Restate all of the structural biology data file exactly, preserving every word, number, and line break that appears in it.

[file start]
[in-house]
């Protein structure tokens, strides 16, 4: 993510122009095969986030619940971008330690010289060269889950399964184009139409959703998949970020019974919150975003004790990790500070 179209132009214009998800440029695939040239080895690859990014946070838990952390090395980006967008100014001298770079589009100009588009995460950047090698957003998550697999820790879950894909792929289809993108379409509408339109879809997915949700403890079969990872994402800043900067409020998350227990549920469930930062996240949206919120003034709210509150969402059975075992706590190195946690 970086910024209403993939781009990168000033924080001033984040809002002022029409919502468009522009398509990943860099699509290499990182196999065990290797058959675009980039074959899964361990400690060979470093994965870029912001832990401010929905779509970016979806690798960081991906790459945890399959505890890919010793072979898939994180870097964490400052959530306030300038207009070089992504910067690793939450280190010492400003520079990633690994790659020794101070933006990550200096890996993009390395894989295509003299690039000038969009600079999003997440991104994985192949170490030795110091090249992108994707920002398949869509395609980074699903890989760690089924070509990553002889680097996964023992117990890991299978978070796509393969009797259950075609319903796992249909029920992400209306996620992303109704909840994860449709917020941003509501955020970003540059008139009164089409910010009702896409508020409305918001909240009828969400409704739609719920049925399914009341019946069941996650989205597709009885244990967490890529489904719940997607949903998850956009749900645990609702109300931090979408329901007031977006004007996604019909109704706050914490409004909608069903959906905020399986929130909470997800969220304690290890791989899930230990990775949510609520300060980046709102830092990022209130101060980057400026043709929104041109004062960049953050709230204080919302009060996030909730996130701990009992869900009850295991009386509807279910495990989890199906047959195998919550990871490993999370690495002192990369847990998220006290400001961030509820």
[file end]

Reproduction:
[in-house]
């Protein structure tokens, strides 16, 4: 993510122009095969986030619940971008330690010289060269889950399964184009139409959703998949970020019974919150975003004790990790500070 179209132009214009998800440029695939040239080895690859990014946070838990952390090395980006967008100014001298770079589009100009588009995460950047090698957003998550697999820790879950894909792929289809993108379409509408339109879809997915949700403890079969990872994402800043900067409020998350227990549920469930930062996240949206919120003034709210509150969402059975075992706590190195946690 970086910024209403993939781009990168000033924080001033984040809002002022029409919502468009522009398509990943860099699509290499990182196999065990290797058959675009980039074959899964361990400690060979470093994965870029912001832990401010929905779509970016979806690798960081991906790459945890399959505890890919010793072979898939994180870097964490400052959530306030300038207009070089992504910067690793939450280190010492400003520079990633690994790659020794101070933006990550200096890996993009390395894989295509003299690039000038969009600079999003997440991104994985192949170490030795110091090249992108994707920002398949869509395609980074699903890989760690089924070509990553002889680097996964023992117990890991299978978070796509393969009797259950075609319903796992249909029920992400209306996620992303109704909840994860449709917020941003509501955020970003540059008139009164089409910010009702896409508020409305918001909240009828969400409704739609719920049925399914009341019946069941996650989205597709009885244990967490890529489904719940997607949903998850956009749900645990609702109300931090979408329901007031977006004007996604019909109704706050914490409004909608069903959906905020399986929130909470997800969220304690290890791989899930230990990775949510609520300060980046709102830092990022209130101060980057400026043709929104041109004062960049953050709230204080919302009060996030909730996130701990009992869900009850295991009386509807279910495990989890199906047959195998919550990871490993999370690495002192990369847990998220006290400001961030509820």